Hong Kong pro-democracy forces appear headed for a landslide victory in local elections that saw record turnout, delivering a stunning rebuke to Beijing.
Early voting results Monday showed pro-democracy candidates winning nearly every seat they contested in Hong Kong’s 18 district councils. Pro-democracy candidates led the pro-establishment camp, 278 seats to 42.
If the trend continues, it would be a major symbolic blow to pro-China forces that dominate virtually all levels of Hong Kong’s politics.
It is the latest evidence of continued public support for a five-month-old pro-democracy movement that has become increasingly aggressive.
“Hong Kongers have spoken out, loud and clear. The international community must acknowledge that, almost six months in, public opinion has NOT turned against the movement,” student activist Joshua Wong said on Twitter.
The vote will not significantly change the balance of power in Hong Kong’s quasi-democratic political system. District council members have no power to pass legislation; they deal mainly with hyperlocal issues, such as noise complaints and bus stop locations.
However, the district council vote is seen as one of the most reliable indicators of public opinion, since it is the only fully democratic election in Hong Kong.
Nearly 3 million people voted in the election -- a record high for Hong Kong, and more than double the turnout of the previous district council election, in 2015.
Voters formed long lines that snaked around city blocks outside polling stations across the territory, many waiting over an hour to vote.
“This amount of people I've never seen. There are so many people,” said Felix, who works in the real estate industry and voted in the central business district.
By nighttime, most of the long lines at voting stations had tapered off, but nearby sidewalks remained filled with candidates and their supporters who held signs and chanted slogans in an attempt to persuade passersby to cast last-minute votes.
“I’m tired, but I think it’s more important to fight,” said Elvis Yam, who waited in line for an hour to vote in the morning and then volunteered to hold a campaign sign for a pro-democracy candidate in the University District.
Mr. Ma, a voter in the South Horizons West constituency, said he sees the election as a continuation of the protest movement. “Many would like to have a change. So this election is very important," he said.
Police promised a heavy security presence at voting locations. But outside many polling stations, there was no visible police presence. At others, teams of riot police waited in nearby vans. There were no reports of major clashes.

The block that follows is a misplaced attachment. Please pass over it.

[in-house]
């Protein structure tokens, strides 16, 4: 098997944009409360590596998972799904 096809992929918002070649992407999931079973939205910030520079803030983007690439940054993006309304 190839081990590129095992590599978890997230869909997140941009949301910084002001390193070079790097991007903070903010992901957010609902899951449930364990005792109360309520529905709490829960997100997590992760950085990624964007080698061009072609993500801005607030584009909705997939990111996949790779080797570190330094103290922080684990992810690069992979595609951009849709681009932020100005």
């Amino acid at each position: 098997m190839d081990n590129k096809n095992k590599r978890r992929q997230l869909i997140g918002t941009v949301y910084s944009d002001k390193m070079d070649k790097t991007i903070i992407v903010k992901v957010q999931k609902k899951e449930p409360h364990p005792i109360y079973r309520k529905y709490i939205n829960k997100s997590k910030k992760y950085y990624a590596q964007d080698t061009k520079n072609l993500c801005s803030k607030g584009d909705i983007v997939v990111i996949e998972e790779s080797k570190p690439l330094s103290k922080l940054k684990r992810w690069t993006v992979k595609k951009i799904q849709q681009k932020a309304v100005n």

Hong Kong has seen five months of pro-democracy protests. The protests have escalated in recent weeks, with smaller groups of hard-core protesters engaging in fierce clashes with police.
The win “very clearly” shows the public is in support of the movement, says Ma Ngok, a political scientist at the Chinese University of Hong Kong.
“This will, I think, give (Hong Kong) much better support internationally, and also create much more pressure for the Hong Kong government to respond to the demands of the protest,” Ma said.
Even though district councils have little power, the vote could affect how the territory’s more influential Legislative Council and chief executive are selected in the future.
District councilors are able to select a small number of people to the 1,200-member election committee that chooses Hong Kong’s chief executive. They also have the ability to select or run for seats in the Legislative Council.
“That’s a big deal,” said Emily Lau, a former Legislative Council member and prominent member of the pro-democracy camp. “Because of this constitutional linkage, it makes the significance of the district council much bigger than its powers show you.”
Hong Kong saw a major surge in voter registration, particularly among young people. Nearly 386,000 people have registered to vote in the past year — the most since at least 2003.
Many Hong Kongers are concerned about what they see as an erosion of the "one country, two systems" policy that Beijing has used to govern Hong Kong since it was returned by Britain in 1997.